Intertwined portraits of courage and hope in Afghanistan and Pakistan
Najmah, a young Afghan girl whose name means "star," suddenly finds herself alone when her father and older brother are conscripted by the Taliban and her mother and newborn brother are killed in an air raid. An American woman, Elaine, whose Islamic name is Nusrat, is also on her own. She waits out the war in Peshawar, Pakistan, teaching refugee children under the persimmon tree in her garden while her Afghan doctor husband runs a clinic in Mazar-i-Sharif, Afghanistan.
Najmah's father had always assured her that the stars would take care of her, just as Nusrat's husband had promised that they would tell Nusrat where he was and that he was safe. As the two look to the skies for answers, their fates entwine. Najmah, seeking refuge and hoping to find her father and brother, begins the perilous journey through the mountains to cross the border into Pakistan. And Nusrat's persimmon-tree school awaits Najmah's arrival. Together, they both seek their way home.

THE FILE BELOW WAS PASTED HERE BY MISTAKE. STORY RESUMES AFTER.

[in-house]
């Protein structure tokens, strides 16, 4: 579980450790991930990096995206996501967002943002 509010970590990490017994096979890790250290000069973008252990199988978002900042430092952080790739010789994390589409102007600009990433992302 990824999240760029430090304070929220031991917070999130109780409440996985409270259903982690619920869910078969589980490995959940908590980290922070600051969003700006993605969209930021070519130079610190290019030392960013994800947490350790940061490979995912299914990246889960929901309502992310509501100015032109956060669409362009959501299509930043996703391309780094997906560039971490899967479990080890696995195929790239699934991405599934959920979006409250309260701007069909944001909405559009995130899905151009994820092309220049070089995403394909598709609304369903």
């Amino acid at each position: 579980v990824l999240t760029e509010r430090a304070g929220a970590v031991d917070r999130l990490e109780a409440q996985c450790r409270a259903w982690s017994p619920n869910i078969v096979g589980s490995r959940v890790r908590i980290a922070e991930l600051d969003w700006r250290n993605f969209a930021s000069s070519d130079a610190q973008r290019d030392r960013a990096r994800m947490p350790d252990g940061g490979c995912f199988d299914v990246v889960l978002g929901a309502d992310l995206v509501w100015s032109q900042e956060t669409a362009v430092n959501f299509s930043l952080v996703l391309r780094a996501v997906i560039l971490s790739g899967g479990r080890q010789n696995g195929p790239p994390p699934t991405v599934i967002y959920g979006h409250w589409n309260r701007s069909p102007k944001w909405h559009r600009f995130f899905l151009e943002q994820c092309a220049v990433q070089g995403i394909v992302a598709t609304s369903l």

Known for her award-winning fiction set in South Asia, Suzanne Fisher Staples revisits that part of the world in this beautifully written, heartrending novel.
Under the Persimmon Tree is a 2006 Bank Street - Best Children's Book of the Year.
About Suzanne Fisher StaplesSee more books from this Author
Disguised as a boy, Najmah endures a harrowing journey to the edge of Afghanistan, where she parts from her companions to cross the border on her own, determined to find her father and older brother, who have been conscripted by the Taliban army.Jun 20 2005 | Read Full Review of Under the Persimmon Tree
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